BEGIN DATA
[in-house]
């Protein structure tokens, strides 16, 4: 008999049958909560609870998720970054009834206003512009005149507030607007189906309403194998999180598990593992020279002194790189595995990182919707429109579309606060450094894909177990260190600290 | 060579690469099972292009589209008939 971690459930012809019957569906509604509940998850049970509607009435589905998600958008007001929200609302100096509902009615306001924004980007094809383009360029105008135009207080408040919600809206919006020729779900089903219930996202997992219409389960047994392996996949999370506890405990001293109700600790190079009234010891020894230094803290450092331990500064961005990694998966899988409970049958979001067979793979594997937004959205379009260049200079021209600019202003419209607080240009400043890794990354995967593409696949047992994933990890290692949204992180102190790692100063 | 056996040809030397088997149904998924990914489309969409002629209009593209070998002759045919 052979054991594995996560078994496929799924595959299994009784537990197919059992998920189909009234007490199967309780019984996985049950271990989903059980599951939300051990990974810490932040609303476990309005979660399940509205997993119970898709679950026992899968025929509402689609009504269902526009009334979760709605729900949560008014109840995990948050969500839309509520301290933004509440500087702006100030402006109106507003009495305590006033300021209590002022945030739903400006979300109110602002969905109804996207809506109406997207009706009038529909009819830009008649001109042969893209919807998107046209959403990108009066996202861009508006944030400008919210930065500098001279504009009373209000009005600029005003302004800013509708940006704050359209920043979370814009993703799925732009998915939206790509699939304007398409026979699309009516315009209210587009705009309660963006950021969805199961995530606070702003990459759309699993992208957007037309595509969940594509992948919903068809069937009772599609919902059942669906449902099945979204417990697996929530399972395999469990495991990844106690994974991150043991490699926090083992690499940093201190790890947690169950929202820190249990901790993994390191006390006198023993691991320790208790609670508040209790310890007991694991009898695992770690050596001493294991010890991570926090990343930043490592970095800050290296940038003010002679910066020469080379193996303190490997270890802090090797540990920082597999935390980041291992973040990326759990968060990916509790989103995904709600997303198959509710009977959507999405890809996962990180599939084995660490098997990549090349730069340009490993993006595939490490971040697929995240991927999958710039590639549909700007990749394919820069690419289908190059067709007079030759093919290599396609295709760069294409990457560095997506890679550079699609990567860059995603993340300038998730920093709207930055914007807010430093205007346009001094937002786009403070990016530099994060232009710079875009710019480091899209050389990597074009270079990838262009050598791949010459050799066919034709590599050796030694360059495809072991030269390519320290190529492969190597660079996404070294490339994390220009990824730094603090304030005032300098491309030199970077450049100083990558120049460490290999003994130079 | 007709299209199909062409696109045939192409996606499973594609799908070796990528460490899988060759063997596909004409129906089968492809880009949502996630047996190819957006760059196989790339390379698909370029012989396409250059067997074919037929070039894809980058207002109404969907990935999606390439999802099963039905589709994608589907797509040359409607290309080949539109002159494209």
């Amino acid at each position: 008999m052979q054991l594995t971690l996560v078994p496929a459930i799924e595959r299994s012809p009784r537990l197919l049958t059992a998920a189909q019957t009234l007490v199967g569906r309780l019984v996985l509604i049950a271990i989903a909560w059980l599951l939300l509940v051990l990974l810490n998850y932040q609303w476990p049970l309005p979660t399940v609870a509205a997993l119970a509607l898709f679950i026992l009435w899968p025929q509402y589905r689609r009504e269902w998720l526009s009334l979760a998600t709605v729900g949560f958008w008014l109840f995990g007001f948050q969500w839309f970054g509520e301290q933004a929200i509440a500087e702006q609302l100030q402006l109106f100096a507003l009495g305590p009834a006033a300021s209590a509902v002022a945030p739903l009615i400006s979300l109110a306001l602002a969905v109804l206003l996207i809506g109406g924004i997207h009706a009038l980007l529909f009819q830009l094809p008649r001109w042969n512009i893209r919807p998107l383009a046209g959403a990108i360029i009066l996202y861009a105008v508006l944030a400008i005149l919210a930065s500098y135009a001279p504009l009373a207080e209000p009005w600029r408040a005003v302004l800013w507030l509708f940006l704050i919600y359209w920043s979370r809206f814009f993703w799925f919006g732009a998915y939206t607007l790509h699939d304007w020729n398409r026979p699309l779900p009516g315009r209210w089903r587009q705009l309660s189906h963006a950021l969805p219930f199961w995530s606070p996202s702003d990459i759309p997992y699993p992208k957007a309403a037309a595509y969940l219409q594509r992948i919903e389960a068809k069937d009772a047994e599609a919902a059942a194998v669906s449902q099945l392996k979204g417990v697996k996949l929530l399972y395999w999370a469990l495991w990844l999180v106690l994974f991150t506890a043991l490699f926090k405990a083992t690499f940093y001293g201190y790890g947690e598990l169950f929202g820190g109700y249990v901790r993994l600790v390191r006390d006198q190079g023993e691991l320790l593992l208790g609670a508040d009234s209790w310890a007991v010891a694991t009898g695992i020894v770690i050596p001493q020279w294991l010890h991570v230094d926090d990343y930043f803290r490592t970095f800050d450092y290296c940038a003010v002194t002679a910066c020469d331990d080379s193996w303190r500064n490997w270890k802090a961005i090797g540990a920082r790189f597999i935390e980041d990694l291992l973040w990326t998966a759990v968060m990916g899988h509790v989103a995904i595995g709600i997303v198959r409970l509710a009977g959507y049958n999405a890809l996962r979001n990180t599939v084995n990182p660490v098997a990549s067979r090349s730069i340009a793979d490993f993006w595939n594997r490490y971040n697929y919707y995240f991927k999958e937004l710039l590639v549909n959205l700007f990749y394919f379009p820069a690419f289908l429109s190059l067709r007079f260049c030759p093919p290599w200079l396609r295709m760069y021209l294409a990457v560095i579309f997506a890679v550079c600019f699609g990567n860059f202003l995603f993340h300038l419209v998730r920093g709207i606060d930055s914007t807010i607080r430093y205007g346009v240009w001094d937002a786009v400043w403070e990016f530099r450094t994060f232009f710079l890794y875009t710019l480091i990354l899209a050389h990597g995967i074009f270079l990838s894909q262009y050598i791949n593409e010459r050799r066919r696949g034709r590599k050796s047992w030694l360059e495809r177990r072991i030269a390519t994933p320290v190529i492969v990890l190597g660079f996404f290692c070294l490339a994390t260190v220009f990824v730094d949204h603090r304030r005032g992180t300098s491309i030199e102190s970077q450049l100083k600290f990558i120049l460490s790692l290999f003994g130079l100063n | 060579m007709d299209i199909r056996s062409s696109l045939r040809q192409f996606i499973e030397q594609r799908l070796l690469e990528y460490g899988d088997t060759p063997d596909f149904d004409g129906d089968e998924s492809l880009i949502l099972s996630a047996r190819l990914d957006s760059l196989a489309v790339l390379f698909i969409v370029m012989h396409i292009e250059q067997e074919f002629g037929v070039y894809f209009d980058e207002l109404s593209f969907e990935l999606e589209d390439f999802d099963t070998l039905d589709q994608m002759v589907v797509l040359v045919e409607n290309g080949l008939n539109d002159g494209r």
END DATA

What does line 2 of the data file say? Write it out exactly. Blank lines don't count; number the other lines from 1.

């Protein structure tokens, strides 16, 4: 008999049958909560609870998720970054009834206003512009005149507030607007189906309403194998999180598990593992020279002194790189595995990182919707429109579309606060450094894909177990260190600290 | 060579690469099972292009589209008939 971690459930012809019957569906509604509940998850049970509607009435589905998600958008007001929200609302100096509902009615306001924004980007094809383009360029105008135009207080408040919600809206919006020729779900089903219930996202997992219409389960047994392996996949999370506890405990001293109700600790190079009234010891020894230094803290450092331990500064961005990694998966899988409970049958979001067979793979594997937004959205379009260049200079021209600019202003419209607080240009400043890794990354995967593409696949047992994933990890290692949204992180102190790692100063 | 056996040809030397088997149904998924990914489309969409002629209009593209070998002759045919 052979054991594995996560078994496929799924595959299994009784537990197919059992998920189909009234007490199967309780019984996985049950271990989903059980599951939300051990990974810490932040609303476990309005979660399940509205997993119970898709679950026992899968025929509402689609009504269902526009009334979760709605729900949560008014109840995990948050969500839309509520301290933004509440500087702006100030402006109106507003009495305590006033300021209590002022945030739903400006979300109110602002969905109804996207809506109406997207009706009038529909009819830009008649001109042969893209919807998107046209959403990108009066996202861009508006944030400008919210930065500098001279504009009373209000009005600029005003302004800013509708940006704050359209920043979370814009993703799925732009998915939206790509699939304007398409026979699309009516315009209210587009705009309660963006950021969805199961995530606070702003990459759309699993992208957007037309595509969940594509992948919903068809069937009772599609919902059942669906449902099945979204417990697996929530399972395999469990495991990844106690994974991150043991490699926090083992690499940093201190790890947690169950929202820190249990901790993994390191006390006198023993691991320790208790609670508040209790310890007991694991009898695992770690050596001493294991010890991570926090990343930043490592970095800050290296940038003010002679910066020469080379193996303190490997270890802090090797540990920082597999935390980041291992973040990326759990968060990916509790989103995904709600997303198959509710009977959507999405890809996962990180599939084995660490098997990549090349730069340009490993993006595939490490971040697929995240991927999958710039590639549909700007990749394919820069690419289908190059067709007079030759093919290599396609295709760069294409990457560095997506890679550079699609990567860059995603993340300038998730920093709207930055914007807010430093205007346009001094937002786009403070990016530099994060232009710079875009710019480091899209050389990597074009270079990838262009050598791949010459050799066919034709590599050796030694360059495809072991030269390519320290190529492969190597660079996404070294490339994390220009990824730094603090304030005032300098491309030199970077450049100083990558120049460490290999003994130079 | 007709299209199909062409696109045939192409996606499973594609799908070796990528460490899988060759063997596909004409129906089968492809880009949502996630047996190819957006760059196989790339390379698909370029012989396409250059067997074919037929070039894809980058207002109404969907990935999606390439999802099963039905589709994608589907797509040359409607290309080949539109002159494209």